by Eve D. Ticknor
commentary by Carol G. Pennell
When, two or three years ago, I happened upon Eve Ticknor’s photographs, I became a fan. Eve notices the patterns in moving water and brings them to the viewer’s attention with photographs that resemble abstract paintings. Each picture is a meditation – the undulation of reflected colors on the surface, pebbles on the bottom, ripples, whirlpools, glints of light.
This year I’ve noticed that Eve’s unique vision is evolving, becoming more complex.
Where the earlier work discovered pattern and motion, there is a subtle difference with some of the new photographs. They appear to examine the bits of nature she’s discovered, teasing out a story. In one picture, the force of a stream piles up behind a smooth stone and lacey spray leaps over a trapped leaf splayed on the rock.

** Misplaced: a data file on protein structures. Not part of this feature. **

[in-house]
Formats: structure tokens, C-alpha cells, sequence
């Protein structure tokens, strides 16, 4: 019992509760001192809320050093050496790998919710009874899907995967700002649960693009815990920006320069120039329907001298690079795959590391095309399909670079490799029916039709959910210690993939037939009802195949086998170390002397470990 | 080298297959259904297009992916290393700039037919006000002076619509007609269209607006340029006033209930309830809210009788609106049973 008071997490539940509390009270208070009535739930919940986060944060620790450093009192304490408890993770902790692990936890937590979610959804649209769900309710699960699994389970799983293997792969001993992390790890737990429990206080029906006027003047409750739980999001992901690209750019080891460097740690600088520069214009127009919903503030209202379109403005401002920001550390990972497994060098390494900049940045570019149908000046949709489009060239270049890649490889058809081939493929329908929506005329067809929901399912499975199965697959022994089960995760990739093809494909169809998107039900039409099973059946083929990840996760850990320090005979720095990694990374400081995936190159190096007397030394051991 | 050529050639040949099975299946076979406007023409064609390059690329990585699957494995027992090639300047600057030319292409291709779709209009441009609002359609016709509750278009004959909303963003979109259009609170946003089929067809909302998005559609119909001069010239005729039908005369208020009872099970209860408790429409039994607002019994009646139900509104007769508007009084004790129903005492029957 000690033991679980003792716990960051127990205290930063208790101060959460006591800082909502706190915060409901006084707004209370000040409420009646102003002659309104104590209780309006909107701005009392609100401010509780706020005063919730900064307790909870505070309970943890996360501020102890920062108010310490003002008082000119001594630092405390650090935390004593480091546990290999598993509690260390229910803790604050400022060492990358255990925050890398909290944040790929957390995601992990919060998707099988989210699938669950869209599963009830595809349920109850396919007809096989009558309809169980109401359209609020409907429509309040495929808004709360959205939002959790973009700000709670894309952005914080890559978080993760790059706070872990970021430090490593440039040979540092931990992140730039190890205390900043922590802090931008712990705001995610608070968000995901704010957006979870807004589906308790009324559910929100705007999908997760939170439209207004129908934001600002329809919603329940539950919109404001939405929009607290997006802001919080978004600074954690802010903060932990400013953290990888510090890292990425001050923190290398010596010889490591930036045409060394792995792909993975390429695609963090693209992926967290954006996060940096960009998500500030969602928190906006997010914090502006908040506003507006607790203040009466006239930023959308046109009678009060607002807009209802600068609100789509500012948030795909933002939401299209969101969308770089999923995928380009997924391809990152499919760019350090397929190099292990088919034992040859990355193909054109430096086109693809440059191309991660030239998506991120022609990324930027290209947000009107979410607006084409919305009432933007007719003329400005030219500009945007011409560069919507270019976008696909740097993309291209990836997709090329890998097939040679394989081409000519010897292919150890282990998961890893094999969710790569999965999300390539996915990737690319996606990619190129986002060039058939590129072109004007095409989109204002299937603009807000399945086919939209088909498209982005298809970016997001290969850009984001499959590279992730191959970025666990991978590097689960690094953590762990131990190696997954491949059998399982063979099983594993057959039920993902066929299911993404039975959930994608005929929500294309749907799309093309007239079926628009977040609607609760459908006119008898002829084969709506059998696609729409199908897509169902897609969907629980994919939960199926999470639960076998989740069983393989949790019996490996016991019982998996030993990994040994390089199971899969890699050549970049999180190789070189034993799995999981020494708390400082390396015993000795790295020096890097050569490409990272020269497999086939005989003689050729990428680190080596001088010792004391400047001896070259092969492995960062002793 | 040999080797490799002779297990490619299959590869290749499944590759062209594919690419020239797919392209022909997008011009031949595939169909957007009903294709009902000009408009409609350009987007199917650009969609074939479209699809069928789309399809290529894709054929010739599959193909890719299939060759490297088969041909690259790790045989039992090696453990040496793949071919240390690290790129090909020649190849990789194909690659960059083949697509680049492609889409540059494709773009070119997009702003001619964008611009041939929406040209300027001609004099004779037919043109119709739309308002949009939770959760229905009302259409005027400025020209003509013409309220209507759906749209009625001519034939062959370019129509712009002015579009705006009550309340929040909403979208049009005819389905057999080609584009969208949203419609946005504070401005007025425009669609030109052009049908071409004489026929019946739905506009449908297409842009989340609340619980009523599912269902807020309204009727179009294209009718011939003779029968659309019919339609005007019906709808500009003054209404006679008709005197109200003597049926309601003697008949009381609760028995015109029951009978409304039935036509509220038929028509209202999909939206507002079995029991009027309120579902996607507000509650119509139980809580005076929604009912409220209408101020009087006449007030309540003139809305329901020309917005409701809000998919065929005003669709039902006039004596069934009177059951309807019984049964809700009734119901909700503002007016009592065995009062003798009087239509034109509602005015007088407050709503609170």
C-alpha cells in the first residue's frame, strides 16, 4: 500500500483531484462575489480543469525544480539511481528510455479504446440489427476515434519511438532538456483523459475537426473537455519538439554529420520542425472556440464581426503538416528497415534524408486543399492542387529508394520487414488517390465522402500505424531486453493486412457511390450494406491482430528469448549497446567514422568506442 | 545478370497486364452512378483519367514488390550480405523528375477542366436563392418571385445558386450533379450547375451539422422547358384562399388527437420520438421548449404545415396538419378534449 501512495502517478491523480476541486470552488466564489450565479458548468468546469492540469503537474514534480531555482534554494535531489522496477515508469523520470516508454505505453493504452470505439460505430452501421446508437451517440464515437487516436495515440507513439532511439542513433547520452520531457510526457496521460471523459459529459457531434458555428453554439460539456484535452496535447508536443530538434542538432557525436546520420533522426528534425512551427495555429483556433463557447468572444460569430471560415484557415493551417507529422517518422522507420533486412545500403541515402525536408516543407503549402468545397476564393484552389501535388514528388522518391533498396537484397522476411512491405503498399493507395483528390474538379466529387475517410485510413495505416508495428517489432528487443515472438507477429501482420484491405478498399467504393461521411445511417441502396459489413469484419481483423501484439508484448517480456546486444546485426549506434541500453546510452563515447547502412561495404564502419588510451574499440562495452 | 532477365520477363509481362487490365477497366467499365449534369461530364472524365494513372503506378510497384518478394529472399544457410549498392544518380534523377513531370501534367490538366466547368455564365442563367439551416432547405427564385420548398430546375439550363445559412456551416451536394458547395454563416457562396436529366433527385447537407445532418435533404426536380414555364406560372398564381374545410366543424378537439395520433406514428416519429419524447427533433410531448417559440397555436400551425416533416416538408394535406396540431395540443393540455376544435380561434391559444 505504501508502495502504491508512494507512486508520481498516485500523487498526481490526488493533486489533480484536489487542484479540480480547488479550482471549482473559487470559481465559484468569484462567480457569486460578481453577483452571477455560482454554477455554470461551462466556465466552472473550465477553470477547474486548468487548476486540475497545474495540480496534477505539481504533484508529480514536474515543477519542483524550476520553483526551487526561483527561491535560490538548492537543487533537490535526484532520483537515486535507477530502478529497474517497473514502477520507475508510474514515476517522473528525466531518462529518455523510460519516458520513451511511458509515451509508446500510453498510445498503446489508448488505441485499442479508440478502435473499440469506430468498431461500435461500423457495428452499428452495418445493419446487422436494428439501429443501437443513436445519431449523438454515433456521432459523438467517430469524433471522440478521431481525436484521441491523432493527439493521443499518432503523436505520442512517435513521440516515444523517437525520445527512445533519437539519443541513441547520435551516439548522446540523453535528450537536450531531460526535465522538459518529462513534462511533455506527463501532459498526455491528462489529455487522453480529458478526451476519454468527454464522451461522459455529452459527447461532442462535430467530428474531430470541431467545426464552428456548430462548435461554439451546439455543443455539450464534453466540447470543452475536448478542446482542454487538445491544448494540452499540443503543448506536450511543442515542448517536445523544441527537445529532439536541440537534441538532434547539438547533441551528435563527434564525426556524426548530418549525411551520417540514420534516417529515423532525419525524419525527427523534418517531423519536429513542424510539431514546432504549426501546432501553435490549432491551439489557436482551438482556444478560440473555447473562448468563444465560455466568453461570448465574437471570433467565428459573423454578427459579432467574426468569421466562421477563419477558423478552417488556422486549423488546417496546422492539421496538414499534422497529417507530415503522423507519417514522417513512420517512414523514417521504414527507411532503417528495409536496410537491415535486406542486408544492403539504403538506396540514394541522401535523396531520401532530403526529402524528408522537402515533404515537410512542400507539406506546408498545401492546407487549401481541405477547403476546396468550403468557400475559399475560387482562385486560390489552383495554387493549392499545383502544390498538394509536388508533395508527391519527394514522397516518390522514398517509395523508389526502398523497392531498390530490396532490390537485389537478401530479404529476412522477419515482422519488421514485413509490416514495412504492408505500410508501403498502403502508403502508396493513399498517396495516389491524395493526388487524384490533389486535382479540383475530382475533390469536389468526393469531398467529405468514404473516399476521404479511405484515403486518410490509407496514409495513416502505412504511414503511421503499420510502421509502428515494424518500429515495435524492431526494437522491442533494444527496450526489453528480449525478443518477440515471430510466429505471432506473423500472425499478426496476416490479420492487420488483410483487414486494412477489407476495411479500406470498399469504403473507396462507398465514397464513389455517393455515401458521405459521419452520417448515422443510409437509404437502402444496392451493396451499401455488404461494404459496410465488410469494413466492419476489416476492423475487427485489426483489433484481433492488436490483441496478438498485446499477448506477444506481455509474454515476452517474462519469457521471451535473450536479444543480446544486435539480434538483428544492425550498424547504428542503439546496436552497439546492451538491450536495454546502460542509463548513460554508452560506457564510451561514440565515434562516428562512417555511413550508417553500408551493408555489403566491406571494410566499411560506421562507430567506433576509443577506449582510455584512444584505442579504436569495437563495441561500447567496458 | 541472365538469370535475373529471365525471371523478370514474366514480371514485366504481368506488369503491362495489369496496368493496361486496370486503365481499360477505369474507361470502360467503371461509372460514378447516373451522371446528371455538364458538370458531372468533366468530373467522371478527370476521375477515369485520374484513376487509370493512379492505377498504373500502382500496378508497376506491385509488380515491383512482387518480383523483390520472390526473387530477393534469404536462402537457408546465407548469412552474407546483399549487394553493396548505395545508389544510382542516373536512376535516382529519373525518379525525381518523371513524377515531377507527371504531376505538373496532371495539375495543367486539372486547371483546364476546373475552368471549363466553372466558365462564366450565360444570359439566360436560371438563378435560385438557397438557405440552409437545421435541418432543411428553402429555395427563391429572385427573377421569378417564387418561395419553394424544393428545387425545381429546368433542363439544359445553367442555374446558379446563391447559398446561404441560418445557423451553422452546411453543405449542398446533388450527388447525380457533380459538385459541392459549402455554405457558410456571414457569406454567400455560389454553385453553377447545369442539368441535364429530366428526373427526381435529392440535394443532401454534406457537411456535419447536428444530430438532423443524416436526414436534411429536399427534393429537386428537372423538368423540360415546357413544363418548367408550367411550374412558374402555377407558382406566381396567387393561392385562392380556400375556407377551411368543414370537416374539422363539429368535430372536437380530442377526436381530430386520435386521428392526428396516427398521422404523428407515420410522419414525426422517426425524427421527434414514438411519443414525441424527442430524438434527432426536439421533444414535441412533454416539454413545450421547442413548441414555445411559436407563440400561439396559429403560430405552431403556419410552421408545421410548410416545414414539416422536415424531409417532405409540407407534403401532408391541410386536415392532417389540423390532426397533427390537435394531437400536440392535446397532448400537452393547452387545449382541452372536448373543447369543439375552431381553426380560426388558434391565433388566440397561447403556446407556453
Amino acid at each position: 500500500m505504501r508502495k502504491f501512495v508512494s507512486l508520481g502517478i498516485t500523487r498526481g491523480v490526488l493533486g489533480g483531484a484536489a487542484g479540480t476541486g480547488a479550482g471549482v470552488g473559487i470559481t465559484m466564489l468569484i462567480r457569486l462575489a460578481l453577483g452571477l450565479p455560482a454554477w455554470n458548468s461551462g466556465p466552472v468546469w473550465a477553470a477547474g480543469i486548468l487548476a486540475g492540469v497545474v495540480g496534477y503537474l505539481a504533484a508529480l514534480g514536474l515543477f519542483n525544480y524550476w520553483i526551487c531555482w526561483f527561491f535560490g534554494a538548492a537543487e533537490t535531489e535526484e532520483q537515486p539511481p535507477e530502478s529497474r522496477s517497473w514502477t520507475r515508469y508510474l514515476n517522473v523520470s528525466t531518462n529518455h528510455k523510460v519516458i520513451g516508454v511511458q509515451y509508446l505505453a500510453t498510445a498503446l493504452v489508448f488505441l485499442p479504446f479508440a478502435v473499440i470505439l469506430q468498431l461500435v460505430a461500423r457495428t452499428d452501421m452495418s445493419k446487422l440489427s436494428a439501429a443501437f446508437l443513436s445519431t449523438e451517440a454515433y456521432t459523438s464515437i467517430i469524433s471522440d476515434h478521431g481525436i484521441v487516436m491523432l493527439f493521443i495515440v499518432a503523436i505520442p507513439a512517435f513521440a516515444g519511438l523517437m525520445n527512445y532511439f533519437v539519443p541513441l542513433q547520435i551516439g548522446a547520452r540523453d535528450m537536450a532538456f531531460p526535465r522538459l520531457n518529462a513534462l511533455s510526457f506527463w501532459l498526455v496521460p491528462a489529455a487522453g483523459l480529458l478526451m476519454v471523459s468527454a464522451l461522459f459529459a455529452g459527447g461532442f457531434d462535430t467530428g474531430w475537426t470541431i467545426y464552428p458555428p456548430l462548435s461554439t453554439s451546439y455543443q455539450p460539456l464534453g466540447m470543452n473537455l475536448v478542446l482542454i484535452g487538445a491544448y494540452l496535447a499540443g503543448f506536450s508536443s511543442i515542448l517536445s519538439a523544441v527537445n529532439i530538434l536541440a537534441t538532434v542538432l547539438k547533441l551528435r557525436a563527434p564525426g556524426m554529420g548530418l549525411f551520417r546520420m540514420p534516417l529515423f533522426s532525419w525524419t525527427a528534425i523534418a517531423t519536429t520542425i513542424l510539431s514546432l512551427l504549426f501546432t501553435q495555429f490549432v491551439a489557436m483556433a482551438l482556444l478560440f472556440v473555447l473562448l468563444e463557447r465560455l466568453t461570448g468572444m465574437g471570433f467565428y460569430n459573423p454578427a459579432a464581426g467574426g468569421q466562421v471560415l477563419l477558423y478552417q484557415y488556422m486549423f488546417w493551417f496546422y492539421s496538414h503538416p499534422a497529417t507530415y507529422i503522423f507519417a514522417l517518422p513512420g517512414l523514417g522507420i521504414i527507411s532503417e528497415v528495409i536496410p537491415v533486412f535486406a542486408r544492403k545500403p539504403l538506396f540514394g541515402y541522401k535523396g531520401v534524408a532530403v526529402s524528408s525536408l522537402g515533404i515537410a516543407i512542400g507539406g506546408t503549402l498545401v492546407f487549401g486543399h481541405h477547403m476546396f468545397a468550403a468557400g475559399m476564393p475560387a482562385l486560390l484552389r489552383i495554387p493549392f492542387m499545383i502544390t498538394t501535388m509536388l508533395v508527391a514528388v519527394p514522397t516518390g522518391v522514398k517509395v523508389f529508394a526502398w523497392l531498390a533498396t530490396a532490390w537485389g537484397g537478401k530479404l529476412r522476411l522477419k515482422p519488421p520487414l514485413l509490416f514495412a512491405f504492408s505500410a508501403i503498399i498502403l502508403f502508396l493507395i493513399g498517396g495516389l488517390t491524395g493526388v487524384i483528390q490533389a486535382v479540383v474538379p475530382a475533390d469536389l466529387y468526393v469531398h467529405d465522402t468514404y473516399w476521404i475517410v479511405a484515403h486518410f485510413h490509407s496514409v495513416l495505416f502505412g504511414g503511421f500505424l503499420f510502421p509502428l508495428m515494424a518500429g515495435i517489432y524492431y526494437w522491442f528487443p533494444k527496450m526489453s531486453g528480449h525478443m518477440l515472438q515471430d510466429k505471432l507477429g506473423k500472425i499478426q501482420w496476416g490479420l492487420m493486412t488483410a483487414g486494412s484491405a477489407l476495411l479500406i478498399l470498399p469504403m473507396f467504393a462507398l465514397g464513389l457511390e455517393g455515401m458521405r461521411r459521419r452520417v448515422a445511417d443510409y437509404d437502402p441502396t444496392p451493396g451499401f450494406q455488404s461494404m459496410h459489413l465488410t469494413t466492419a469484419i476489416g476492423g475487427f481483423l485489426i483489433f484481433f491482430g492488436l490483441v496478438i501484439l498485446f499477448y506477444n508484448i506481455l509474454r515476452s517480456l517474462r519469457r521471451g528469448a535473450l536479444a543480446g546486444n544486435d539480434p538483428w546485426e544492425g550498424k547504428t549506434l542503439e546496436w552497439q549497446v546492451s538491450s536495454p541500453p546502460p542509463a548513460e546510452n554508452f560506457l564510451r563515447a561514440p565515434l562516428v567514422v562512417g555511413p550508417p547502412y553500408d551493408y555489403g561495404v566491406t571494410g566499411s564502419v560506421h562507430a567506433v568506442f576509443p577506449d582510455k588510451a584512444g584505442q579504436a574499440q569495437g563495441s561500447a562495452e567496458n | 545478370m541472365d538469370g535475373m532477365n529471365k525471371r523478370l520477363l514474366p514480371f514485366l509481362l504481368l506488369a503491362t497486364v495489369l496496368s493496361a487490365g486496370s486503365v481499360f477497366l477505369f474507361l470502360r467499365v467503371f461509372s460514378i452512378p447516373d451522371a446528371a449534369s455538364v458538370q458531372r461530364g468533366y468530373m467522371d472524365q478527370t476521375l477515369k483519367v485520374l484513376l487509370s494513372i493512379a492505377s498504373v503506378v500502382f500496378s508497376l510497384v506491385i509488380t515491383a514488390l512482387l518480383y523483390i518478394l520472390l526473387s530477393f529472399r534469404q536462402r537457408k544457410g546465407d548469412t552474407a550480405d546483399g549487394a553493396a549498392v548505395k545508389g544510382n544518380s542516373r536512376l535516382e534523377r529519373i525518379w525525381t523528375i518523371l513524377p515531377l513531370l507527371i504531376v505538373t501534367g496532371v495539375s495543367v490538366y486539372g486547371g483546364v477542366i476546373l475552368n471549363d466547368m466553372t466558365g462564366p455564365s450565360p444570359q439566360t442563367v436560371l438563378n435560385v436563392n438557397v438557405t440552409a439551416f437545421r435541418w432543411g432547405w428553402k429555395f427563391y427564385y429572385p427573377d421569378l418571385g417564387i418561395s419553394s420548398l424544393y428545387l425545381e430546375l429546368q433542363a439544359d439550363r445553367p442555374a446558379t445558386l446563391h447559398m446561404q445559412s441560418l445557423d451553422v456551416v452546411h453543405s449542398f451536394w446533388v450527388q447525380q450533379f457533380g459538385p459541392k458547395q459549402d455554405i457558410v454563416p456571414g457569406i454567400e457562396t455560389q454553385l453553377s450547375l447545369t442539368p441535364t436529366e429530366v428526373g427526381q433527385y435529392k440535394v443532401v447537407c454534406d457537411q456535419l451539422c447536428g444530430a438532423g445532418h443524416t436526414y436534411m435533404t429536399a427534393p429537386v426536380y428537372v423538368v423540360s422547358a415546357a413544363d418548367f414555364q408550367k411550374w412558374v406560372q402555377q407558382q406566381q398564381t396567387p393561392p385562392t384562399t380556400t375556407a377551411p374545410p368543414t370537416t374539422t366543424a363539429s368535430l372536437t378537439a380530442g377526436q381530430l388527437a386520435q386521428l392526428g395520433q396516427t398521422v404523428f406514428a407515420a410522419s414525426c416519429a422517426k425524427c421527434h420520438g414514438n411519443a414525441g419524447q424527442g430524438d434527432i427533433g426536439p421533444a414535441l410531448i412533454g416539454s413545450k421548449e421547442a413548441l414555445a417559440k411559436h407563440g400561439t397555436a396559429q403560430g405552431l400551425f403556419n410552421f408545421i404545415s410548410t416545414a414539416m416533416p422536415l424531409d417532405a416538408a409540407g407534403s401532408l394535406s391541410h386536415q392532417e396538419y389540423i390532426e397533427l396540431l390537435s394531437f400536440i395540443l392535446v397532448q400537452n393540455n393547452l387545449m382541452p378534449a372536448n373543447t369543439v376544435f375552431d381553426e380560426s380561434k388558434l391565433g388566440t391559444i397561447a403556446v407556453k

With a camera and her unique vision, Eve shows us art in nature that we’ve overlooked.
She focuses on a few square inches at a time, a few moments, and finds a new art that may be without limits.
Commentary by Denise Leavitt
I can still remember when I saw Eve Ticknor’s photographs at an art gallery. Small, but mighty, I had to come in for a closer look! I knew they were photos, but they contained so much more. I was truly mesmerized. They were the stuff of our everyday vision, but they were the things that fly so fast by our eyes, that our brains do not consciously register them. When Eve freezes them, we are able to fully appreciate them, like gems. She does not alter the images. This is our world, captured in little microcosms of swirling color, reflections and patterns, for us to examine at our leisure! One of my first reactions was that I wanted to reproduce them on fabric and wear them. But I so enjoy them just as they are–jewels to contemplate and enjoy.To me, Eve’s photographs are little islands of beauty in a frantic, tech-crazed world. They remind me of the things that truly matter.